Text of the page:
A week into its launch, the iPhone 7 continues to inspire memes (I have a feeling blogs and FB pages aren’t done with it yet). While some of the mockery is understandable, especially concerning the new feature of removing a hitherto omnipresent feature, most of the other reactions revolve around the smartphone not being exciting enough.
And herein lies a pointer to what ails consumer technology, especially smartphones.
Manufacturers, including Apple, have made novelty and vanity so integral to their products and brands, that consumers today are increasingly quickly bored. Every other product is marketed as game changing and being the future, accompanied by promises to transform your life and soul. Granted, such marketing is true for other industries as well, like say, automobiles.
However, it seems more pronounced in the digital technology industry, especially smartphones, where, in the absence of any enhanced core functions, novelty and vanity take precedence.
It’s not just the average consumer who is seduced by the latest coolest smartest device, but even tech blogs and tech media have bought into this idea that every launch, every model has to blow their minds off, leaving them gawking at the launch presentation, already salivating on the prospect of getting their hands on a review piece.
Anything lesser means failure.
Our smartphones are already pretty capable devices. It’s an unrealistic expectation that every version will be cooler and more functional than its predecessor that it would be worth an immediate upgrade. I would go as far as to say, often, even a two generation old model perfectly suits its owner’s requirements. Any new feature in a newer model is most likely in the novelty and vanity realm.
Nobody complains when a 2016 version of an air conditioner, car, or laptop isn’t any significant upgrade over a 2015, or even 2014 model. Why are the expectations different for smartphones, especially Apple? Part of the answer lies in how Apple made feel-good-factor a major product specification as well as positioning, right from the very first iPhone.
In comparison, Nokia and Blackberry, the two had-been players in the smartphones games, just did not exude the same feeling (this isn’t to say that the first iPhone wasn’t a commendable smartphone without the marketing. It was, in many ways).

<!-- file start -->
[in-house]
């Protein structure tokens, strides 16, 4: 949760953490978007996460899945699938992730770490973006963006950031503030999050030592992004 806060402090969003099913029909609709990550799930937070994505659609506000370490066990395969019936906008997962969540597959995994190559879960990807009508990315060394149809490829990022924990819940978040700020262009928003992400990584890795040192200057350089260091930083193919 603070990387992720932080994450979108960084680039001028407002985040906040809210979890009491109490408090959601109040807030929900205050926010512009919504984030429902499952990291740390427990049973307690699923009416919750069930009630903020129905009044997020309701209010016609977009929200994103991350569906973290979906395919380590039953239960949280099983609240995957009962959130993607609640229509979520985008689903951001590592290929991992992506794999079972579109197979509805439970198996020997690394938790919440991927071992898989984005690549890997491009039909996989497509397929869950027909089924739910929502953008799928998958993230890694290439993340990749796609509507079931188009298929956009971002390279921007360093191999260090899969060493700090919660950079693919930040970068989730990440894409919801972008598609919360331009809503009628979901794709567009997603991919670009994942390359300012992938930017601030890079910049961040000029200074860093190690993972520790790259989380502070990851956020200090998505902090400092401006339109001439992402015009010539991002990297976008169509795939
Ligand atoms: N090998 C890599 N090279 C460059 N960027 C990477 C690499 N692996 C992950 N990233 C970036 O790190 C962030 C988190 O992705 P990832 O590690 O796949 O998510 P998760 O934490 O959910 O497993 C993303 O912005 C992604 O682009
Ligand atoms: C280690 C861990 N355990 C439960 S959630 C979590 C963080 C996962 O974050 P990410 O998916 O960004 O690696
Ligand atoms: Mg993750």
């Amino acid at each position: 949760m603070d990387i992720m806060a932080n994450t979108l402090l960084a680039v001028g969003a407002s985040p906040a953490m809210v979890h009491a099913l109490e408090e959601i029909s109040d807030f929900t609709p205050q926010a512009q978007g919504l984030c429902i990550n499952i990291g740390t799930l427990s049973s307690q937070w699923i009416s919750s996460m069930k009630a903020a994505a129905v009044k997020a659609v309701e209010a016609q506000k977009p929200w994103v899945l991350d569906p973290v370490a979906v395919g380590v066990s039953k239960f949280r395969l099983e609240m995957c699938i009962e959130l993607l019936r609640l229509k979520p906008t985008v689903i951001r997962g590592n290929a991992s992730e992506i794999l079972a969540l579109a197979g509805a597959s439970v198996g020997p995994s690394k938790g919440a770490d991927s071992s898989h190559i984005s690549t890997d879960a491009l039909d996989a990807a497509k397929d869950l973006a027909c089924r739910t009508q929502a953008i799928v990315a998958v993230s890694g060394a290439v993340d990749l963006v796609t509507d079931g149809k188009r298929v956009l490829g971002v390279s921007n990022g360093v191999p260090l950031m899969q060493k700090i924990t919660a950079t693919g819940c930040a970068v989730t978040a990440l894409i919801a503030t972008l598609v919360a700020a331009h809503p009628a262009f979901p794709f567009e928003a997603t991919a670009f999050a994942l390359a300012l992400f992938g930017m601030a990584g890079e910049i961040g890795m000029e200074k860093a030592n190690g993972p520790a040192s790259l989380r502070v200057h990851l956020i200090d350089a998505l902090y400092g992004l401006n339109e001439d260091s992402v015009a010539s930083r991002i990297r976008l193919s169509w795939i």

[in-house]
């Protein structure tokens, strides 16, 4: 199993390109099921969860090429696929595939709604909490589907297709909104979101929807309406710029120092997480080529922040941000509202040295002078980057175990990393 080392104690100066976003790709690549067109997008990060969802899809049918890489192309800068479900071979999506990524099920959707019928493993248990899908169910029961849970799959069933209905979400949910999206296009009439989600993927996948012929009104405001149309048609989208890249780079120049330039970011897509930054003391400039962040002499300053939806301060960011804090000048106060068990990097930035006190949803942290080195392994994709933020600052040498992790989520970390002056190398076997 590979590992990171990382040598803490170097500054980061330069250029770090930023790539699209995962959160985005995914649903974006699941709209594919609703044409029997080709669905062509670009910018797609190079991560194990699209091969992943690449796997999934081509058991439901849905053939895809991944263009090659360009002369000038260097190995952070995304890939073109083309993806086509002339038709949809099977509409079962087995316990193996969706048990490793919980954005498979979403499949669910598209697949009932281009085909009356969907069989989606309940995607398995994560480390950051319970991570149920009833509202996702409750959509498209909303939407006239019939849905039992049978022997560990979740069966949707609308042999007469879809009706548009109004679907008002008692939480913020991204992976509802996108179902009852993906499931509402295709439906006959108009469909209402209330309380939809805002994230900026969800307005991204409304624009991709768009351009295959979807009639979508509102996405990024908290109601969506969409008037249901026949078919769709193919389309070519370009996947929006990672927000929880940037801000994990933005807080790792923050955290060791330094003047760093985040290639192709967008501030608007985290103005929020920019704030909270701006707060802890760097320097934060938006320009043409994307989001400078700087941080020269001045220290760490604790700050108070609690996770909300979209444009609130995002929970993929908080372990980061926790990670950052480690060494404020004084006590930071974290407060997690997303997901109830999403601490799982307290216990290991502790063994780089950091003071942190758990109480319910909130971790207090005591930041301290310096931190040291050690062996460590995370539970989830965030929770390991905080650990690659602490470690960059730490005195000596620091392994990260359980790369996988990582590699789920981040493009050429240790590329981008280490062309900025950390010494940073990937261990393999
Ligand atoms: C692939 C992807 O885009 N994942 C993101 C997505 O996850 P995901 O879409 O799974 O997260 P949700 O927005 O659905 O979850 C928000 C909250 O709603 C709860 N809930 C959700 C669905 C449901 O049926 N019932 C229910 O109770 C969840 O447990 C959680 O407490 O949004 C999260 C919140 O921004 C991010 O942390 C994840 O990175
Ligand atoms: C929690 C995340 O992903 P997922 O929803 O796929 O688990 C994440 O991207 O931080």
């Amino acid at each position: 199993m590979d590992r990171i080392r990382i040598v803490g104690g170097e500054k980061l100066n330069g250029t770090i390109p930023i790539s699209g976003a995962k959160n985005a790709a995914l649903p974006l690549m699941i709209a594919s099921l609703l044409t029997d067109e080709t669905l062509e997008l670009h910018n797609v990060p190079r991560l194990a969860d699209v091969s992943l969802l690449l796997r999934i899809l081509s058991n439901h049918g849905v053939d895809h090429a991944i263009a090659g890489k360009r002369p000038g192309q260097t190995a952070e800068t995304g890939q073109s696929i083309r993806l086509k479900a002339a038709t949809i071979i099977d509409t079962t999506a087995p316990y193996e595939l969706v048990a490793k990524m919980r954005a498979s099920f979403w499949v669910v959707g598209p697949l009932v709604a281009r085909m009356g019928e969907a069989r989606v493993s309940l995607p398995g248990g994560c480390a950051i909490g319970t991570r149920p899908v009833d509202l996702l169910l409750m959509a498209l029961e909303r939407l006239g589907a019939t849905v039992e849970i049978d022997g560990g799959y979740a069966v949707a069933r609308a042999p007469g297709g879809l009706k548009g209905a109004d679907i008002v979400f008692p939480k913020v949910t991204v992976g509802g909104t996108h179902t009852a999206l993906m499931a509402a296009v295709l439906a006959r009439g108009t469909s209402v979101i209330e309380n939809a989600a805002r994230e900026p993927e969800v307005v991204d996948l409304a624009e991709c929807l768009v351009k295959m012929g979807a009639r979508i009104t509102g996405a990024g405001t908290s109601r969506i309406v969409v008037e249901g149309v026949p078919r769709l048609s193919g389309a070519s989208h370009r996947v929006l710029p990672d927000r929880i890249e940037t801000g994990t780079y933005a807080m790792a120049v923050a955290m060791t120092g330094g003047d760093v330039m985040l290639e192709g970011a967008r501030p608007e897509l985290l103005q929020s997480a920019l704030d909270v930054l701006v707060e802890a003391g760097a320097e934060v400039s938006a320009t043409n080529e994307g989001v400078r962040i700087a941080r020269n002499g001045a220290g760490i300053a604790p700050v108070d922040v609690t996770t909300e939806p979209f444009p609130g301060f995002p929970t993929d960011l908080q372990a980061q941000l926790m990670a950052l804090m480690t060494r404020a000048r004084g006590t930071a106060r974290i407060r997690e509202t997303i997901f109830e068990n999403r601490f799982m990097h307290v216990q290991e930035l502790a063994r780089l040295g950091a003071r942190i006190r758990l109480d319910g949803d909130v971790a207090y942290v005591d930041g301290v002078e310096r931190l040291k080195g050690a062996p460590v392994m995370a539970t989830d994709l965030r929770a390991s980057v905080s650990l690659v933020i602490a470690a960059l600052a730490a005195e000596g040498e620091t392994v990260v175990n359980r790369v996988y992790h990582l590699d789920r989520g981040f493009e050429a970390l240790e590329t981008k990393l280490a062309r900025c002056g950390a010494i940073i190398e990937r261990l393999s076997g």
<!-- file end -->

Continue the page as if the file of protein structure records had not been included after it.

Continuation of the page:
There’s only so much feel-goodness you can churn out year after year, no matter how much you spend on making the exterior feel richer, redesign icons and their placement, obsess over weight distribution so the phone can be held more comfortably, or any of the several such minute elements.
Any optimization, beyond a point, enters a zone of diminishing results. It’s no wonder that the very same people who were awed by appeal of the iPhone are now beginning to get bored. Even good design becomes boring. Sooner or later.
Here’s the counterview of the week: smartphones are getting less exciting.
This version of the iPhone may still see people queuing up in front of Apple Stores the night before availability, but this mania won’t last long. There’s little to nothing new that’s tangible that even a giant like Apple is able to put into its devices. Smartphones have hit a plateau in core functions – calls and messaging; and being connected and synced online. Also, our smartphone experience is already device agnostic (at least, within the same platform), it is application dependent.
I do not expect the next launches to be any more exciting. It will be more of the same.
[Written by Kailas Sastry]